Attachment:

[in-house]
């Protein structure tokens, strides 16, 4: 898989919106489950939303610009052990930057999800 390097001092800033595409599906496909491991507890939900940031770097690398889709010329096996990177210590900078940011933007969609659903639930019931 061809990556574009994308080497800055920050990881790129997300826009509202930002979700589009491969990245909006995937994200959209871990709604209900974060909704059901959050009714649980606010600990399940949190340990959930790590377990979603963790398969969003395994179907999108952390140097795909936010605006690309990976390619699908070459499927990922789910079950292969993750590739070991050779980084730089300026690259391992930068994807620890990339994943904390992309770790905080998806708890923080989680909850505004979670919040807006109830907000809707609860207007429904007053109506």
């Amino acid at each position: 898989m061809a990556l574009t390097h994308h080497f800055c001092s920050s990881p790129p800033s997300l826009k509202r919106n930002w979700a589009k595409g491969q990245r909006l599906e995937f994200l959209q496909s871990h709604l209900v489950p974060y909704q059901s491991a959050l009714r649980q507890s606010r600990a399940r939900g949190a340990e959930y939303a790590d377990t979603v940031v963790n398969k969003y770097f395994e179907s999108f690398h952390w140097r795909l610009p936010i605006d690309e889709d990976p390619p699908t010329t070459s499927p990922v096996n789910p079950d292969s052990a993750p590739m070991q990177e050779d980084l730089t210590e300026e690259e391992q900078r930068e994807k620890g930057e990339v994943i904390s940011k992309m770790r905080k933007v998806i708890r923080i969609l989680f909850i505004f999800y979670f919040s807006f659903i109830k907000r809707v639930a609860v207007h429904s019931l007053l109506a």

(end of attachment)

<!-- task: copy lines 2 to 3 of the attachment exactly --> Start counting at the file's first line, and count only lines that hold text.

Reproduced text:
């Protein structure tokens, strides 16, 4: 898989919106489950939303610009052990930057999800 390097001092800033595409599906496909491991507890939900940031770097690398889709010329096996990177210590900078940011933007969609659903639930019931 061809990556574009994308080497800055920050990881790129997300826009509202930002979700589009491969990245909006995937994200959209871990709604209900974060909704059901959050009714649980606010600990399940949190340990959930790590377990979603963790398969969003395994179907999108952390140097795909936010605006690309990976390619699908070459499927990922789910079950292969993750590739070991050779980084730089300026690259391992930068994807620890990339994943904390992309770790905080998806708890923080989680909850505004979670919040807006109830907000809707609860207007429904007053109506």
């Amino acid at each position: 898989m061809a990556l574009t390097h994308h080497f800055c001092s920050s990881p790129p800033s997300l826009k509202r919106n930002w979700a589009k595409g491969q990245r909006l599906e995937f994200l959209q496909s871990h709604l209900v489950p974060y909704q059901s491991a959050l009714r649980q507890s606010r600990a399940r939900g949190a340990e959930y939303a790590d377990t979603v940031v963790n398969k969003y770097f395994e179907s999108f690398h952390w140097r795909l610009p936010i605006d690309e889709d990976p390619p699908t010329t070459s499927p990922v096996n789910p079950d292969s052990a993750p590739m070991q990177e050779d980084l730089t210590e300026e690259e391992q900078r930068e994807k620890g930057e990339v994943i904390s940011k992309m770790r905080k933007v998806i708890r923080i969609l989680f909850i505004f999800y979670f919040s807006f659903i109830k907000r809707v639930a609860v207007h429904s019931l007053l109506a």